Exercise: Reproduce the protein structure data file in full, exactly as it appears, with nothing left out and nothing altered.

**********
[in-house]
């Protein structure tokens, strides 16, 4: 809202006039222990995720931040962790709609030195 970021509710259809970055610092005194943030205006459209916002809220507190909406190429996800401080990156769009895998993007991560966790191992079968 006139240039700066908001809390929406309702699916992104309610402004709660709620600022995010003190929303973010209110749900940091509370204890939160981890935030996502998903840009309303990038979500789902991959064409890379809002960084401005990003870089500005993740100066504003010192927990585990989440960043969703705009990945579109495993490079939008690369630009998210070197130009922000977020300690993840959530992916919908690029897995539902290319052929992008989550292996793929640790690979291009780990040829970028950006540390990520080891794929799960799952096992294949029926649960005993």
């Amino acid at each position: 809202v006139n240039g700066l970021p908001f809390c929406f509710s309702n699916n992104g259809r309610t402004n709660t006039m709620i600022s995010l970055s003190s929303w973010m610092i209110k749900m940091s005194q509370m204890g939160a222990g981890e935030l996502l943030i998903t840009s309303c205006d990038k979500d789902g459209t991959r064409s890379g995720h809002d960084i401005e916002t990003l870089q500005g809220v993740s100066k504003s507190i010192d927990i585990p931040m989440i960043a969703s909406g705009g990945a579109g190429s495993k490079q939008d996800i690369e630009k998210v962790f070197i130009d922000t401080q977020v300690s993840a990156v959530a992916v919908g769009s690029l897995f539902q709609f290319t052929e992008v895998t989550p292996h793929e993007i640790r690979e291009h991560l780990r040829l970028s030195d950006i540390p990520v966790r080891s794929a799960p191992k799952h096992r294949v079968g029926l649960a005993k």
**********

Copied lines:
[in-house]
């Protein structure tokens, strides 16, 4: 809202006039222990995720931040962790709609030195 970021509710259809970055610092005194943030205006459209916002809220507190909406190429996800401080990156769009895998993007991560966790191992079968 006139240039700066908001809390929406309702699916992104309610402004709660709620600022995010003190929303973010209110749900940091509370204890939160981890935030996502998903840009309303990038979500789902991959064409890379809002960084401005990003870089500005993740100066504003010192927990585990989440960043969703705009990945579109495993490079939008690369630009998210070197130009922000977020300690993840959530992916919908690029897995539902290319052929992008989550292996793929640790690979291009780990040829970028950006540390990520080891794929799960799952096992294949029926649960005993």
């Amino acid at each position: 809202v006139n240039g700066l970021p908001f809390c929406f509710s309702n699916n992104g259809r309610t402004n709660t006039m709620i600022s995010l970055s003190s929303w973010m610092i209110k749900m940091s005194q509370m204890g939160a222990g981890e935030l996502l943030i998903t840009s309303c205006d990038k979500d789902g459209t991959r064409s890379g995720h809002d960084i401005e916002t990003l870089q500005g809220v993740s100066k504003s507190i010192d927990i585990p931040m989440i960043a969703s909406g705009g990945a579109g190429s495993k490079q939008d996800i690369e630009k998210v962790f070197i130009d922000t401080q977020v300690s993840a990156v959530a992916v919908g769009s690029l897995f539902q709609f290319t052929e992008v895998t989550p292996h793929e993007i640790r690979e291009h991560l780990r040829l970028s030195d950006i540390p990520v966790r080891s794929a799960p191992k799952h096992r294949v079968g029926l649960a005993k």